The Towering Wooden Churches of Maramureş

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December 15th 2010
Published: December 17th 2010EDIT THIS ENTRY

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Maramureş, Romania

After beginning to accept the industrial grittiness of so many of Romania’s cities, and after coming to take for granted the imposing block structures of the communist era apartment buildings - Maramureş was a medieval delight!

This far northern region of Romania, nestled up against the Ukrainian and Hungarian borders, seems not to have changed much in centuries. Sheep roam the hills and the beautifully crafted wooden homes exhibit intricately carved eaves, doorways and windows. Even the fences surrounding the family compounds are often of woven wood, with branches artistically intertwined. The massive gateways that lead to each family’s compound are equally impressive with their detailed woodwork. And this is a vibrant woodworking tradition, still being practiced today by the region’s many talented traditional wood carving artists.

But for utter grandeur, the towering spire of each village’s ancient wooden church cannot be surpassed. Starting in 1278, the Orthodox Romanians were forbidden by their Catholic Hungarian overlords to build churches of stone. And so the wooden tradition began. Including powerful and brilliant wall paintings inside each wooden church. The dark and musty sanctuaries, with their traditional icons hanging in place and the engaging wall paintings, were incredibly peaceful and awe inspiring places.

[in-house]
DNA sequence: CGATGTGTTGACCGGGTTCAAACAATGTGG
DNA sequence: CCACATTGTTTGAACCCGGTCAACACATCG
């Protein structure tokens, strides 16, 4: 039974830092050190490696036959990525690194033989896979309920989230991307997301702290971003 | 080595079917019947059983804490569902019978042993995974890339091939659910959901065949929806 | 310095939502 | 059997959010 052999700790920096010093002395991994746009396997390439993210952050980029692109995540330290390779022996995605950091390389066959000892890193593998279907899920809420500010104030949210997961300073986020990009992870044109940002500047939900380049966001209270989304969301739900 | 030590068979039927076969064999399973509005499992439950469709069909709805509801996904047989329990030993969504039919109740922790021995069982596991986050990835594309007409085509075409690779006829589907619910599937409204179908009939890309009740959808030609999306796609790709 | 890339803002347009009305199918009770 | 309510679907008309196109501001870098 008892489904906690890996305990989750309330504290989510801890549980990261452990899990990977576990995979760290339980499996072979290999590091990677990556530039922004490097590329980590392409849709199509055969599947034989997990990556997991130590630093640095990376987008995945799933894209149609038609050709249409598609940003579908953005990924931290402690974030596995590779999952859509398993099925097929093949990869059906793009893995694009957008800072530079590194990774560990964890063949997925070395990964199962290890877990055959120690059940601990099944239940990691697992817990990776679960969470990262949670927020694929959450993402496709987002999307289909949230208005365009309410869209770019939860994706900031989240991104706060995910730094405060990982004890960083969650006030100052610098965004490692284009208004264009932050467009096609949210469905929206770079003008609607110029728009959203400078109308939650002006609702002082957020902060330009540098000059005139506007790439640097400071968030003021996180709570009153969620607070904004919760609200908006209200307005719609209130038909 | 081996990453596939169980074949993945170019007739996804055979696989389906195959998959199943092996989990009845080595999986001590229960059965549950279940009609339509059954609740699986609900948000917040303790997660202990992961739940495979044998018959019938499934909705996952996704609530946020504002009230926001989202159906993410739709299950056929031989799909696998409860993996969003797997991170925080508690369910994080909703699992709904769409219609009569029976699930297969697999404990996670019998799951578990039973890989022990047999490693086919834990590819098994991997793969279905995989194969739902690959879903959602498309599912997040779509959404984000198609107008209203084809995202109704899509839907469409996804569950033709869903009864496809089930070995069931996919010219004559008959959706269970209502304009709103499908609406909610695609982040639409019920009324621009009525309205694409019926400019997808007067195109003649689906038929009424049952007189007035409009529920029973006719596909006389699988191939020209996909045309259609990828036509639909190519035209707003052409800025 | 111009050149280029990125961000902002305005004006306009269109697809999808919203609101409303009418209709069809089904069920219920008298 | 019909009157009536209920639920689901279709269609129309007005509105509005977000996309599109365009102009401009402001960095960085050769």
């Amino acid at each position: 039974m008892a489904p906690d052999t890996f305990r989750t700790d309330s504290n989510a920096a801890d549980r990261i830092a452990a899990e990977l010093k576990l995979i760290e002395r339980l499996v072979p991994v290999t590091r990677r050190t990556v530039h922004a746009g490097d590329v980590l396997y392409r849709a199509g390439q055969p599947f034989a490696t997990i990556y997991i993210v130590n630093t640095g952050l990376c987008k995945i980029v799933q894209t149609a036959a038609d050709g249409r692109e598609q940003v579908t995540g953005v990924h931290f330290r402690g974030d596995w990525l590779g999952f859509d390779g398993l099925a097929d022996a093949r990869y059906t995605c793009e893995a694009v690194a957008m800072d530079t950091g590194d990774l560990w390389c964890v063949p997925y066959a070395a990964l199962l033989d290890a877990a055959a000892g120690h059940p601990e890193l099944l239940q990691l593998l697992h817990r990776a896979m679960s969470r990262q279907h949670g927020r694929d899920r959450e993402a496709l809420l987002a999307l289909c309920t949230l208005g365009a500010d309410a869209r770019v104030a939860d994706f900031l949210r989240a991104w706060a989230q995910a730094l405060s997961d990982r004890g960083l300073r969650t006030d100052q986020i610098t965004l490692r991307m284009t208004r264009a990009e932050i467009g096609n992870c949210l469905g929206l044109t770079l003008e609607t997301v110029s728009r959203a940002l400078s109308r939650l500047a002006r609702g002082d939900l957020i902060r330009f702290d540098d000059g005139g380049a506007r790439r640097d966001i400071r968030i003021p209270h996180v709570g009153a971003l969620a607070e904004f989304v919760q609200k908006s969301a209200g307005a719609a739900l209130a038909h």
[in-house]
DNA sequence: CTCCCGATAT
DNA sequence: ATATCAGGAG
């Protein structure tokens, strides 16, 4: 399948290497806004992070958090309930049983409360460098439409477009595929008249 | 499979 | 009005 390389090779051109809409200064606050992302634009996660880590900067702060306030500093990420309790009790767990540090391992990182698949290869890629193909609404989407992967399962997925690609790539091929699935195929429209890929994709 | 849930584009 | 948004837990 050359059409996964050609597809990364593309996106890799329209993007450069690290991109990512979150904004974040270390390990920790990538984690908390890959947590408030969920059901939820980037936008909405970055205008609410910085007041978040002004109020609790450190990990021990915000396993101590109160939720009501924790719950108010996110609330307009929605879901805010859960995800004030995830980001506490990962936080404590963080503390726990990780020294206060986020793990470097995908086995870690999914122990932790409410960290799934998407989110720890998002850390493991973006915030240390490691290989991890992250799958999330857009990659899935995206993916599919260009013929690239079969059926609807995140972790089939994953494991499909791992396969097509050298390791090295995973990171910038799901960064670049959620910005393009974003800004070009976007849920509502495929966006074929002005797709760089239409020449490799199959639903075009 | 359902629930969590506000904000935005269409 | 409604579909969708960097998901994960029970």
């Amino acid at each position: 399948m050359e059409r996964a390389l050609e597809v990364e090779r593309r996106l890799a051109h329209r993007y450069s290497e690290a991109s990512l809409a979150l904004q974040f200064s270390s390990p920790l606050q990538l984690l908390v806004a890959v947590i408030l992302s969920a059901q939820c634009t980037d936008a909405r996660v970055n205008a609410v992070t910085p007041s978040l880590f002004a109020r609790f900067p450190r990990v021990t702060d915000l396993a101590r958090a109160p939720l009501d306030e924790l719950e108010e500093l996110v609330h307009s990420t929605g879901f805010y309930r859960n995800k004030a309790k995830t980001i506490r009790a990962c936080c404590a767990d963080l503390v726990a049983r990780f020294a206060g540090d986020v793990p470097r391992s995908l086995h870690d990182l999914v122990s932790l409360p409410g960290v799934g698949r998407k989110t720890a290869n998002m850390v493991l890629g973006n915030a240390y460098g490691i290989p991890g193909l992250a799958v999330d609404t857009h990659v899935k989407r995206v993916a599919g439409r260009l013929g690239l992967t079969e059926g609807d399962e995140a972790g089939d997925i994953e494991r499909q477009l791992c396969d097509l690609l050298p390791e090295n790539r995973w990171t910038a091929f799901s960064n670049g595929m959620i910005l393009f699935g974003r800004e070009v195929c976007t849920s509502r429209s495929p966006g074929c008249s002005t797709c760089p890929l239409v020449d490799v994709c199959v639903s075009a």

Most of the famed wooden churches are situated on the highest point of the town with the town cemetery cascading down the hillside toward the the village. And in one of those cemeteries we experienced the essence of hospitality in Maramureş. Throughout the year there are regularly scheduled dates when the village gathers at the cemetery to tend to and take care of this hallowed ground. We were fortunate to be passing through one village on that special day. And while most the villagers cleared fallen branches and raked the falling leaves, a merry band of elderly ladies went from work crew to work crew, sharing the local doughnut (gogoşi) and the powerful local brandy (ţuică). As we approached the cemetery, they scurried over our way and in effervescent and jubilant Romanian offered us the hospitality of the village. Now 9:00 am seemed a bit early to start in on some sinus clearing ţuică, but when it comes to Romanian hospitality, you just can’t say no! And the warmth of our interactions that morning, while perhaps inspired by the ţuică, was much more deep and pleasing than ţuică could ever be.

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17th December 2010

Thanks Mike for sharing this with us. I love the churches and small villages. We hope you have a great and Merry Christmas and a Happy New Yesr. Love jay & Jill

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